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Can you Coach Creativity?

Posted Wednesday, 21 June 2017

Everyone loves creative players.  They are the ones who light up sport, provide the wow, the priceless, memorable moments.  The flashes of genius that win the game.  They are so important to sport, both the results and the beauty that underlies it.  They are the household names.  They are memorable. They are disproportionately important.

It would be logical therefore, if the development of creativity dominated the debate regarding sports coaching. In schools, clubs and National Governing Bodies. Creativity has everything: effectiveness, desirability, inspiration.  But little attention.

Much coaching is aimed at the average player.  Drills, practices, coaching activities and games are dominated by fixed outcomes.  Everyone does the same thing most of the time.  Follow the same cones, run in the same patterns, pass the ball with...

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Who are the Real Losers in School Sport?"

Posted Wednesday, 21 June 2017

It's the end of the match day.  It might be Wednesday afternoon or Saturday morning.  Or any other time. The teams leave the field with contrasting body language which clearly divides the winners from the losers.  Exchanging handshakes of varying levels of sincerity, they head towards the inevitable post  mortem, to be conducted first by coaches, then by parents.

Nothing betrays the culture of sport in a school more clearly than the answers to the question, "How did you get on?"  Where the answer is confined to numbers, it is clear what is valued; when the scores are supplemented (or preceded) by an evaluative comment, such as "We had a great game" or "The girls played really well" it says something different about the culture.

But those who finish the game with fewer goals or points are not the real losers.  Most people can recognise that...

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Who are the Real Losers in School Sport?

Posted Wednesday, 14 June 2017

It's the end of the match day.  It might be Wednesday afternoon or Saturday morning.  Or any other time. The teams leave the field with contrasting body language which clearly divides the winners from the losers.  Exchanging handshakes of varying levels of sincerity, they head towards the inevitable post  mortem, to be conducted first by coaches, then by parents.

Nothing betrays the culture of sport in a school more clearly than the answers to the question, "How did you get on?"  Where the answer is confined to numbers, it is clear what is valued; when the scores are supplemented (or preceded) by an evaluative comment, such as "We had a great game" or "The girls played really well" it says something different about the culture.

But those who finish the game with fewer goals or points are not the real losers.  Most people can recognise that...

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“Do School Prospectuses Promote the Wrong Features of Sport?”

Posted Friday, 02 June 2017

Reunion Values – or Prospectus Values?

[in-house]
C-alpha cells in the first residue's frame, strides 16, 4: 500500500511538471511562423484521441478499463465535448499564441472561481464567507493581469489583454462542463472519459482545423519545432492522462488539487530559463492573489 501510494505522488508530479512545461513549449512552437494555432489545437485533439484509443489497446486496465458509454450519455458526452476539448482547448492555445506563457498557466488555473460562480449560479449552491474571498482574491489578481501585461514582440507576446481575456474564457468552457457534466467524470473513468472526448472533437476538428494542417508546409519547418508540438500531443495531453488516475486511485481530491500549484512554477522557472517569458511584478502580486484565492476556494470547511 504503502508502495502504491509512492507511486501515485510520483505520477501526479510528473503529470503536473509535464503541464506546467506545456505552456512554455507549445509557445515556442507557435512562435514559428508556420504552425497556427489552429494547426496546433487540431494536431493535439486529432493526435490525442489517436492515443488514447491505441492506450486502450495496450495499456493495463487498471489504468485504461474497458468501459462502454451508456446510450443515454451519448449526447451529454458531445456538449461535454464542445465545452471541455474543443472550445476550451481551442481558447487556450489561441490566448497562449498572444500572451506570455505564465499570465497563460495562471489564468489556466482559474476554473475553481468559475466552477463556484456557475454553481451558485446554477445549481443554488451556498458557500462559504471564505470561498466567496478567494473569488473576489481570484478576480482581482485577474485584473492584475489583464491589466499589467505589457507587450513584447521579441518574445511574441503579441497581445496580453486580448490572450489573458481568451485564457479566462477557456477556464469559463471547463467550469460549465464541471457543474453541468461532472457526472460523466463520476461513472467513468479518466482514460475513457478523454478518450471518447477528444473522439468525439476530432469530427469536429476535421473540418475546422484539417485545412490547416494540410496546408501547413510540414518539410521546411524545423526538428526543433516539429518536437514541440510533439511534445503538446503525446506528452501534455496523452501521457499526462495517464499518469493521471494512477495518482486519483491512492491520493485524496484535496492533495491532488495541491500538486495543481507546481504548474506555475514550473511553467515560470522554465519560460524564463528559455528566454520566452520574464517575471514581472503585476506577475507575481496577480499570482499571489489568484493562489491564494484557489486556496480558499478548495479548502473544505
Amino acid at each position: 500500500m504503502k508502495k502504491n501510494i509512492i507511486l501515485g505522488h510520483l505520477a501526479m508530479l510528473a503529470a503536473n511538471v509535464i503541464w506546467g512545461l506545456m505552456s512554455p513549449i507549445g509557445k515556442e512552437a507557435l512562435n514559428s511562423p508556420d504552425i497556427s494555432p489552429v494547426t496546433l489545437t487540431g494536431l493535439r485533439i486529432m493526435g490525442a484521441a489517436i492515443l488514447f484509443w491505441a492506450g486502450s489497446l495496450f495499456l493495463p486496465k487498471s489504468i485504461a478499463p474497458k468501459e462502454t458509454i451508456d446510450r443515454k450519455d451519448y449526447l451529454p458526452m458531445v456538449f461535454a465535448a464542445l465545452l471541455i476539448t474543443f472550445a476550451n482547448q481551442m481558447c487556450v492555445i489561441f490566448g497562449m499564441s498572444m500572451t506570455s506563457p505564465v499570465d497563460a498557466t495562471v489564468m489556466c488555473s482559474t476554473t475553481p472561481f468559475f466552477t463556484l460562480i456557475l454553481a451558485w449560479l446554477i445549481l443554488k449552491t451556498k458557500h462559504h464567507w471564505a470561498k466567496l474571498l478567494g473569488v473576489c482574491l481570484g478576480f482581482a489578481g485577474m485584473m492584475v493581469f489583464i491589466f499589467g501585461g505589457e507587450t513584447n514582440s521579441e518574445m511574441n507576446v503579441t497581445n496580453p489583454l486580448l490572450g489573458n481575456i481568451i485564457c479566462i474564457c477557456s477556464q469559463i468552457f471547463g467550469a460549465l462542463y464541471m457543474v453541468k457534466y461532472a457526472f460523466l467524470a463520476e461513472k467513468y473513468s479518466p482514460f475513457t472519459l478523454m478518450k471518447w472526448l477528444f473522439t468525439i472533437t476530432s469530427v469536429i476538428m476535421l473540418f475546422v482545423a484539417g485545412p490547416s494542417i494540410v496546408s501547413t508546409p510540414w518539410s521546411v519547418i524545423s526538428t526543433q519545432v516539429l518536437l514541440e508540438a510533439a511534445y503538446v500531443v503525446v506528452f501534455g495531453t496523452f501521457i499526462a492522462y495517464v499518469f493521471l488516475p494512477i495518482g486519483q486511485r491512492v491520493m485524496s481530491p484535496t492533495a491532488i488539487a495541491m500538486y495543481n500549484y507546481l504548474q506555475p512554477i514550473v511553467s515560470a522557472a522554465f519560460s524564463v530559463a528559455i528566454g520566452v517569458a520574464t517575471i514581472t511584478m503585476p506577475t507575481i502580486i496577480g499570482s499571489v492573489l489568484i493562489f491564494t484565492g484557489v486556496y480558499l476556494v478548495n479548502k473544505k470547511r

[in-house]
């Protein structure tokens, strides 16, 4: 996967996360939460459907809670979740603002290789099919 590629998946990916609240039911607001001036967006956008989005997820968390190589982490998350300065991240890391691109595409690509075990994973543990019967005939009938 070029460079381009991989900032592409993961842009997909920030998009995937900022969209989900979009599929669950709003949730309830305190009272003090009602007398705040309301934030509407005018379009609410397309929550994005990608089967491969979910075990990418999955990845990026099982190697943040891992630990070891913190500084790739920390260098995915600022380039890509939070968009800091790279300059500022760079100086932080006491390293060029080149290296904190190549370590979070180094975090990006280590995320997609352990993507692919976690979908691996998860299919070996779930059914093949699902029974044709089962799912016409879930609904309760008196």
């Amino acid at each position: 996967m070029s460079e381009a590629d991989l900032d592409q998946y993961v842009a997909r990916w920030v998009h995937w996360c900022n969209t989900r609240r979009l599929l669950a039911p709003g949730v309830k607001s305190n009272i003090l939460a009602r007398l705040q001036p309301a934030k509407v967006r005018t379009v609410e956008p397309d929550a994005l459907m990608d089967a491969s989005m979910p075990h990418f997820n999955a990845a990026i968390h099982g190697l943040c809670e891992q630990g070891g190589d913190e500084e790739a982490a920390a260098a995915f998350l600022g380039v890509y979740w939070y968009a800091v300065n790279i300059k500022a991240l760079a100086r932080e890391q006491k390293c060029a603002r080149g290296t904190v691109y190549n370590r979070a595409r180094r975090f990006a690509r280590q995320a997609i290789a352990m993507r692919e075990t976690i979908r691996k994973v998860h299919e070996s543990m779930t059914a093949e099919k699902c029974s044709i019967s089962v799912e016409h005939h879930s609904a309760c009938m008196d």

Sport plays an important part in school reunions.  Whether formal or informal, a gathering of people with their schooldays in common rarely omits reference to experiences on the playing fields. Although they are not universally positive – many are.

What do people value about their experience of sport at school?  Which memories are sufficiently powerful to be etched on the mind, and to have survived years of intervening activity?  And lasted far longer than the hastily collected facts that rammed reluctantly into the memory to facilitate exam passes?

Most involve a social dimesion.  “Playing with my mates” is the most frequently quoted positive recollection of school sport. And this is not ability dependent.  High performing teams value this as much as their counterparts in much less successful schools....

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Why Does Watching School Sport Make Adults Behave Like This?

Posted Thursday, 25 May 2017

If you only looked at the coaches and the spectators, it could be the World Cup Final.  The constant stream of instructions, encouragement, vilification and despair testify to the emotional commitment.  Regular comments about the officiating suggest that these people are at the edge of their self control.  If you turned the other way to look at the players, you might be surprised to discover that they are about 12 years old.

This scene is not reserved for the oldest, or highest performing, children.  It is immune to variations in sport, sex, age and ability.  It is driven by a primal desire. To win. And a fundamental misunderstanding of what winning means in youth sport. That finishing the game with more goals than the opposition is only one of the victories in schools.  Certainly, an important one. Learning the pursuit of competitive success is a...

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Schools Need Exercise to Improve Exam Grades

Posted Monday, 22 May 2017

"If exercise came in pill form, it would be plastered across the front page, hailed as the blockbuster drug of the century". Ratey and Hagerman

Schools have often implied a link between academic performance and physical activity.  Every summer term, the debate rages as to whether playing summer sports enhances or impedes exam performance. Missing lessons for sports fixtures is one of the all-time leaders of intra colleague friction.

Given this, it is perhaps surprising that the abundant science is not leveraged to clarify the facts regarding the undisputed benefits of exercise to learning.  Schools devote a significant amount of time to both physical activity and academic learning - and oddly little to the link between the two.

So, how does exercise benefit learning?  The following are a few of those ways:

Firstly, in addition to priming the...

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